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As draws pile up, Kasparov's talent peeks through

After falling far behind early in the current world championship match, challenger Gary Kasparov pulled himself together and managed to avoid further losses through a record-breaking string of draws. But so far, the garland of even one victory has eluded him. World champion Anatoly Karpov was ahead 4-0 at this writing.

The challenger did come quite close in the 16th game, featured today, in which both players indulged in a theoretical ''discussion,'' which Kasparov judged more accurately than the world champion.

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Karpov obviously underestimated the strength of Kasparov's exchange sacrifice and might have had to struggle, a pawn down, in a difficult endgame if Kasparov had not erred on Move 30.

Although the 21-year-old challenger did not win the game, he did display a glimmer of the genius that has carried him past many of the world's top players and into the championship contest.

Draws do not count in the scoring, and six victories are needed to win the match, which has almost reached the two-month mark.

Queen's Indian Defense Kasparov Karpov 1. P-Q4 N-KB3 2. P-QB4 P-K3 3. N-KB3 P-QN3 4. P-KN3 B-R3 5. P-N3 B-N5 ch (a) 6. B-Q2 B-K2 7. B-N2 P-B3 8. B-B3 P-Q4 9. QN-Q2 B-N2 10. N-K5 O-O 11. P-K4 N-R3 12. O-O P-B4 13. KPxP KPxP 14. R-K1 PxQP 15. QBxP N-B4 16. N-N4 PxP (b) 17. NxP (c) BxB 18. KxB NxN (d) 19. QxN B-B3 20. QR-Q1 BxB 21. RxB Q-B2 22. N-Q6 N-K3 (e) 23. RxN! P-KR4 (f) 24. Q-K4 PxR 25. QxP ch K-R2 26. R-Q5 P-N3 27. N-K4 QR-Q1 (g) 28. N-N5 ch K-N2 (h) 29. Q-K4 KR-K1 (i) 30. Q-Q4 ch ? K-N1 31. RxR RxR 32. Q-B6 R-Q3 33. Q-B4 Q-B3 ch 34. K-R3 Q-Q2 ch 35. K-N2 Q-B3 ch 36. K-R3 Q-Q2 ch 37. K-N2 Draw (j)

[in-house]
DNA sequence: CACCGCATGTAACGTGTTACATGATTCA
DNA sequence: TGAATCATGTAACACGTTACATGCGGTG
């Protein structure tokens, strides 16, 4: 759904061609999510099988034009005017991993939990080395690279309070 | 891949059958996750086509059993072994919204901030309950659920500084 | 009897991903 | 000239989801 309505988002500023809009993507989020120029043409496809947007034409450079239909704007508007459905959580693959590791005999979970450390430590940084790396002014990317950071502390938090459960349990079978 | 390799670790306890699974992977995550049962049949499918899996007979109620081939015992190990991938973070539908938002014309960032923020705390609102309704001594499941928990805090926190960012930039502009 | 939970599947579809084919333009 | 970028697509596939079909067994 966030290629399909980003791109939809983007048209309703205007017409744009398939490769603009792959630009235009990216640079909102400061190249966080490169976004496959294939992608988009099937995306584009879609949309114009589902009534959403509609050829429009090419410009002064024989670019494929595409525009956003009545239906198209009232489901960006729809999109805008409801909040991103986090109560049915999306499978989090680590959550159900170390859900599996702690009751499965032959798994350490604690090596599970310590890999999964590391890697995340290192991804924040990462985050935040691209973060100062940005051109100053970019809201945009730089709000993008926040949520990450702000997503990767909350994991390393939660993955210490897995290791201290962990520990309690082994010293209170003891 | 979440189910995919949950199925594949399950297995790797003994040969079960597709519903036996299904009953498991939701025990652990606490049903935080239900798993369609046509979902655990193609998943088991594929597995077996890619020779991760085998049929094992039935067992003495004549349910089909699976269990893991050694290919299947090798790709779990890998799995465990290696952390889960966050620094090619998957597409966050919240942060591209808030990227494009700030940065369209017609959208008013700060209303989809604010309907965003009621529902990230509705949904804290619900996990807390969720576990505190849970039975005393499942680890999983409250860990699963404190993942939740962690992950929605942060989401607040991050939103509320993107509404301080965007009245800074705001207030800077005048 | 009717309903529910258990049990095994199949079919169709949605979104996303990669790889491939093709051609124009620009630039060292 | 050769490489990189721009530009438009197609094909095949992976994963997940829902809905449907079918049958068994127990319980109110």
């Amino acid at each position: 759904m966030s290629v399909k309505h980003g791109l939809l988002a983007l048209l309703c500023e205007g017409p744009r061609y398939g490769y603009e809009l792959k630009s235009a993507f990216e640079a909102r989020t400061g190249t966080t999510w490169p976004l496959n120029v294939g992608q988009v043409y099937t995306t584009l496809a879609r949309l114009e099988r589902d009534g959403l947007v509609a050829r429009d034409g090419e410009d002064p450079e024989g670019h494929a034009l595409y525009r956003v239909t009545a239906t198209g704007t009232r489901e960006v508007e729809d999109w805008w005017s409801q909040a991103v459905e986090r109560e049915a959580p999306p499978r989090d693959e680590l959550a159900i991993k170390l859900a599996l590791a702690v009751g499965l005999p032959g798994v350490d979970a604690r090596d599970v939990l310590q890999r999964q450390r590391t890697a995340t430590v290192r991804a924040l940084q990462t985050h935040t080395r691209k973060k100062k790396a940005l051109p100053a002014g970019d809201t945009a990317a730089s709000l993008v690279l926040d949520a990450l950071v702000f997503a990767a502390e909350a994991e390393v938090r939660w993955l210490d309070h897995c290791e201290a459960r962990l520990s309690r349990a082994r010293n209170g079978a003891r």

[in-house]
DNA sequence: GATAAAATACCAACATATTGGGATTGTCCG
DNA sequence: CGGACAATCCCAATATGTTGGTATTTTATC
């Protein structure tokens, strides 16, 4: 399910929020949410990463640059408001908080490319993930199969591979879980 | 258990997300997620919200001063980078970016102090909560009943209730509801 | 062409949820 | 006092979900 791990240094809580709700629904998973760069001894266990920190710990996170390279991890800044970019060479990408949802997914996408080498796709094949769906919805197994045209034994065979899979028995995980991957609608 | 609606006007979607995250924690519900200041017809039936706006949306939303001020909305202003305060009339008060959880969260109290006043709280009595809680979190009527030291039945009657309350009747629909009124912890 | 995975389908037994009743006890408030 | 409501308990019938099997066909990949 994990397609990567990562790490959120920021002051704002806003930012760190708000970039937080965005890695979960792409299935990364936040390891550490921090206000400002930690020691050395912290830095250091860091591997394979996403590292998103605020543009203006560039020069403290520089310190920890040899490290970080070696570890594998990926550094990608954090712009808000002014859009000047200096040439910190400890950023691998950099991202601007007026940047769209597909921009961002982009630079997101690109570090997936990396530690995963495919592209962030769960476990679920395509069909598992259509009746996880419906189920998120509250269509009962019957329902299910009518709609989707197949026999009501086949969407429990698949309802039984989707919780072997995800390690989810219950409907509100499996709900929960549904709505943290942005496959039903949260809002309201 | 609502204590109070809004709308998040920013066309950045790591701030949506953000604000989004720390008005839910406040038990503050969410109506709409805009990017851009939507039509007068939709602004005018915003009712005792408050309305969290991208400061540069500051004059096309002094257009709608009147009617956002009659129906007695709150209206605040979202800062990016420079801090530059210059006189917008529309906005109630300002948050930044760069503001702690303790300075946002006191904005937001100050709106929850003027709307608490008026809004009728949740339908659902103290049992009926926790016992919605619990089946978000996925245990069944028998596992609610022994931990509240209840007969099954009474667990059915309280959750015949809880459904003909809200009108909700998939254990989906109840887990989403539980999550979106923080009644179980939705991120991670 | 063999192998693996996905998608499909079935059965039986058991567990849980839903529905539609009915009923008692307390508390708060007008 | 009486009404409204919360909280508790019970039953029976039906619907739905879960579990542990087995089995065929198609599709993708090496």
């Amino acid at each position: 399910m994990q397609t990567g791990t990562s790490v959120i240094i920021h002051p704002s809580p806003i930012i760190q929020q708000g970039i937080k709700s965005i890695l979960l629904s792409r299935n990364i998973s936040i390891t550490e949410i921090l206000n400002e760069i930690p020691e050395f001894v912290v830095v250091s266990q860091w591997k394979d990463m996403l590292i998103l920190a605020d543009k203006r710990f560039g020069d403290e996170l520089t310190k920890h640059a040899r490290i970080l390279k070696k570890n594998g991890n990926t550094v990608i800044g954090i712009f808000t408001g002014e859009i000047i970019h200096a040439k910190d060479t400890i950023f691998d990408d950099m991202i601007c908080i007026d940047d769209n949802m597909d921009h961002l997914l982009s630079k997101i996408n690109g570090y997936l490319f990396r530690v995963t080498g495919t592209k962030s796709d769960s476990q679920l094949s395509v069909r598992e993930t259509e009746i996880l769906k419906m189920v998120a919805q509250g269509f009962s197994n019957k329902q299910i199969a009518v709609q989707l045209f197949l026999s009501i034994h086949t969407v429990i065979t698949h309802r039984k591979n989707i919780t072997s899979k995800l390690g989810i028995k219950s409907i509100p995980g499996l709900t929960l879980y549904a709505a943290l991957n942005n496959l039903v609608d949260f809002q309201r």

A. After White plays 5. P-QN3, this is a known maneuver, already employed several times by Karpov in this match, that is designed to divert White's QB from its normal deployment at QN2.

B. This attempt by Black to relieve the pressure is only partially successful.

C. Here, after 17. BxQN, KBxB; 18. NxN ch (18. BxB, NxN favors Black); 18. . . . QxN; 19. BxB, BxP ch; 20. K-N2, BxR; 21. QxB, QR-K1, Black's rook and pawns are better than White's loosely strung minor pieces. And 17. RxB, QxB (but not 17. . . . QxR; 18. NxN ch, PxN; 19. Q-N4 ch, K-R1; 20. Q-N5, N-Q2; 21. BxB) is also good for Black.

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D. Until now, both players follow a game between Filipino GM Eugenio Torre and a Russian former world junior champion, IM Andrei Sokolov. The latter played 18. . . . N-K3 with a tenable but marginally inferior endgame after 19. BxN, BxB; 20. QxQ, BxQ. Karpov's move is dubious, as it allows Kasparov a nearly decisive developmental lead.

E. This should result in a pawn loss but alternative moves are likewise unattractive.

F. Or 23. . . . PxR; 24. QxKP ch, K-R1; 25. R-QB4, Q-Q1; 26. N-B7 ch.

G. White threatened 28. R-Q7 ch, and 27. . . . K-R3; 28. RxP ch, KxR; 28. Q-R 3 mates.

H. Other K-moves allow 29. RxR and 30. N-B7 ch.

I. Black's best chance. He hopes for 30. N-K6 ch, RxN; 31. QxR, Q-N2, winning the pinned rook. Kasparov avoids this; but he misses that - after 30. N-K6 ch, RxN - he could play the Zwischenzug 31. Q-Q4 ch and then 32. RxR, with a pawn plus and excellent winning chances.

J. Karpov is content to force a repetition, since White's N and P are almost equal to the Black rook, and Black's king is not too safe.

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